Our Lady J and Christian Siriano Talk Glamour, Pain, and Pose

Art by Jack Vhay.

“Pose,” as a verb, is the act of assuming a particular attitude or position in order to be photographed, painted, or drawn. Pose, as a show, is a story about triumph, defeat, glamour, sadness, and—perhaps most importantly—substantial, comprehensive, and accurate LGBTQ+ representation. The series created by Ryan Murphy, Brad Falchuk, and Steven Canals, which just premiered its highly-anticipated second season on FX, is unlike any other drama on television. Although that’s a big claim, Pose has the receipts to back it up. For starters, the show proudly boasts the largest trans cast ever for a TV show, which includes Indya Moore, Dominique Jackson, and MJ Rodriguez. The inclusion of trans talent extends behind the camera as well, with trans activists and icons like Janet Mock writing, directing, and producing episodes for the series. It is clear that Pose is here to serve—not only lewks, but also healing, understanding, and education. “I learned that writing to the truth of our collective pain can inspire empathy, which is the path towards connection and healing,” says Pose writer Lady J, who is also the first ever trans woman to perform at Carnegie Hall, a former writer on Transparent, and a vocal HIV and AIDS advocate. In honor of Pride month and the return of Pose, Lady J opened up to her friend Christian Siriano, who designed the look she wore to the Critics Choice Awards (as well as radically inventive gowns for other cast members like Billy Porter.) Lady J discussed how she uses her musical skills to hone her writing, teaching the children about trans rightsand her beloved “doggies.” The category is: live, work, Pose! – ERNEST MACIAS 


CHRISTIAN SIRIANO: I’ve seen you out and about recently at various events, including the GLAAD Awards. Congratulations on all the recognition you’ve received from Pose.  How does it feel to be a part of such a groundbreaking show?

OUR LADY J: Thank you! It’s been humbling to be a part of something that’s not only entertaining, but important to so many people. While writing on Transparent, I saw just how many folks had been starving for accurate reflections of their lives in the media, but these attempts had been blocked by prejudices within the industry for so long. I think we owe the current wave of trans representation to the generations of activists who worked tirelessly to break down these prejudices, and I feel so lucky to be living in a time where this newfound freedom allows me to write authentic characters and truly queer storylines.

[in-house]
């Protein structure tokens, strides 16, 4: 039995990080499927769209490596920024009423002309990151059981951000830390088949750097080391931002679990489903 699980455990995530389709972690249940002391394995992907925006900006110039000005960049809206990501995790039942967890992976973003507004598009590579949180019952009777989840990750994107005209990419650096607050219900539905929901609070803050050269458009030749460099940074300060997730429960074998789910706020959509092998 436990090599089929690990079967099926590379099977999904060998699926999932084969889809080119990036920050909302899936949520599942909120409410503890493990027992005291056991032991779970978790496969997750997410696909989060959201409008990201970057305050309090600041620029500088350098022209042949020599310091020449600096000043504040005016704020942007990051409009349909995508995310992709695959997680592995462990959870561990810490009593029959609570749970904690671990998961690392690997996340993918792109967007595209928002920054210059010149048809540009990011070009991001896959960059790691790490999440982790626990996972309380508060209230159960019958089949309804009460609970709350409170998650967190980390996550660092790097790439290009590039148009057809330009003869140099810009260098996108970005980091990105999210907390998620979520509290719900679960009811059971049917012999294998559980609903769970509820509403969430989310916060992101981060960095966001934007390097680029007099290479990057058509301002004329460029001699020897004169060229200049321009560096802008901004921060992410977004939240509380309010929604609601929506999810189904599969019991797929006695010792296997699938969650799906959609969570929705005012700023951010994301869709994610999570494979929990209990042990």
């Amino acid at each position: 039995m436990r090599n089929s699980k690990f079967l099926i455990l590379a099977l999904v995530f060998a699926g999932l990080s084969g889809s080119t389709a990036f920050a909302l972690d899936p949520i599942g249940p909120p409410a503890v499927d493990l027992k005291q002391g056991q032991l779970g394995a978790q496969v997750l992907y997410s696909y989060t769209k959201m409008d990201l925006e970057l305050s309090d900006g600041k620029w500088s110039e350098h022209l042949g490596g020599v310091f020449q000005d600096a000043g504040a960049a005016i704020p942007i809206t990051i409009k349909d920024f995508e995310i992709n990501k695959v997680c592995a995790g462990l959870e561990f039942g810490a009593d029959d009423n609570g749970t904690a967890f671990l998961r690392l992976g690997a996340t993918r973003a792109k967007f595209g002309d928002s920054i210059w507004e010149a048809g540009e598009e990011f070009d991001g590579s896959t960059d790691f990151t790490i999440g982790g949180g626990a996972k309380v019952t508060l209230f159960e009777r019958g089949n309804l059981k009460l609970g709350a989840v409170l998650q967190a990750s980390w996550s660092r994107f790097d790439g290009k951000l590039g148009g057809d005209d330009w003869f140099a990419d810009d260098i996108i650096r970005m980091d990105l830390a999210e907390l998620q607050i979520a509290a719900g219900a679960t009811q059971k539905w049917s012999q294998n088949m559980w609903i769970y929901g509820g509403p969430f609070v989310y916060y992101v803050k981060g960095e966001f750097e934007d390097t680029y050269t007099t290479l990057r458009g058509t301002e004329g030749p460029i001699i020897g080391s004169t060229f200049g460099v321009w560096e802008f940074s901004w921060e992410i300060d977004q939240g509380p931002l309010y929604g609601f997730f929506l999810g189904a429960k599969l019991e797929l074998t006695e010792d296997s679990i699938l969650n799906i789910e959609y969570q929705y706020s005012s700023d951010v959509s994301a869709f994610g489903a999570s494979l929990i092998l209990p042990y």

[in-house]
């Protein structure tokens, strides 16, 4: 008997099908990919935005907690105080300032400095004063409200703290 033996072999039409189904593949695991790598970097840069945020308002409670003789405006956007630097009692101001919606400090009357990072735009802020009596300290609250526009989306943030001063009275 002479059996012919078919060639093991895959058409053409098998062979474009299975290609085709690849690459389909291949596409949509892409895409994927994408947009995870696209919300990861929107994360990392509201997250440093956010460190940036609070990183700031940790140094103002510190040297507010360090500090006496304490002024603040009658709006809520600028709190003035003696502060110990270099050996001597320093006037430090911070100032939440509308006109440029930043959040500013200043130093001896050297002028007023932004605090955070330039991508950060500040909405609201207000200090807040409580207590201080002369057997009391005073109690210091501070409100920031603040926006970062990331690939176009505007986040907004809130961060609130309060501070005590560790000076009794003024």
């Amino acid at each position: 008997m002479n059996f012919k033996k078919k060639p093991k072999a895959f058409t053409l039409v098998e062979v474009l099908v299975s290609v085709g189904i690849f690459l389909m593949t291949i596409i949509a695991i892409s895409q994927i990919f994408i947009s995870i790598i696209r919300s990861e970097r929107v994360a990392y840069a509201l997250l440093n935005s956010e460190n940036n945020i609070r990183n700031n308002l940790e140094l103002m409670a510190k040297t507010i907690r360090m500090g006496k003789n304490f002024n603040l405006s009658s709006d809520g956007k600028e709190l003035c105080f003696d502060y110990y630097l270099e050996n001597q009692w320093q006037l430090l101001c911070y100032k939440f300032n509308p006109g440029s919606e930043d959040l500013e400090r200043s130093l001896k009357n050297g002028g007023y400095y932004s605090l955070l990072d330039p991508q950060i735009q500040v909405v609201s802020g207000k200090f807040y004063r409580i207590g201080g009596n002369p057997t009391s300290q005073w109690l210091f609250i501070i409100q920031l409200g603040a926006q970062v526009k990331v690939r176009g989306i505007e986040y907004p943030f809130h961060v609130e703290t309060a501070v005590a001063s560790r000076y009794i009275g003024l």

SIRIANO: How did you get involved with POSE?  

LADY J: Ryan had known my work from Transparent, so he contacted my agent and set up a meeting. When he explained his vision for the show, I was immediately hooked. I was already a fan of both Ryan’s work and Paris Is Burning, so I didn’t need much convincing to come on a show that combined both of those things. He said there were going to be trans folks working both on camera and behind the scenes, and that FX was going to pull out all the stops. A lot of people in this industry say things like “this is going to be big,” but nothing ever comes of it. When Ryan Murphy says it’s going to be big, you know it’s going to happen.

SIRIANO: What can we expect from season two?

LADY J: Besides more fashion, more music, and more bitchy drama from all your favorite characters, we’re going to be leaning into the realities of what it was like to be living with HIV/AIDS in the middle of the plague. I don’t think younger generations understand just how much HIV/AIDS had an effect on our world and on modern activism, so we’re creating both a history lesson and a memoriam to everyone who has been affected by the disease. Even though medicine has improved life expectancy and stopped the transmission of HIV (if taken properly), the stigmas our characters faced in 1990 still exist today. It’s my hope that revisiting that period of time with a birds-eye view will help us put an end to that stigma.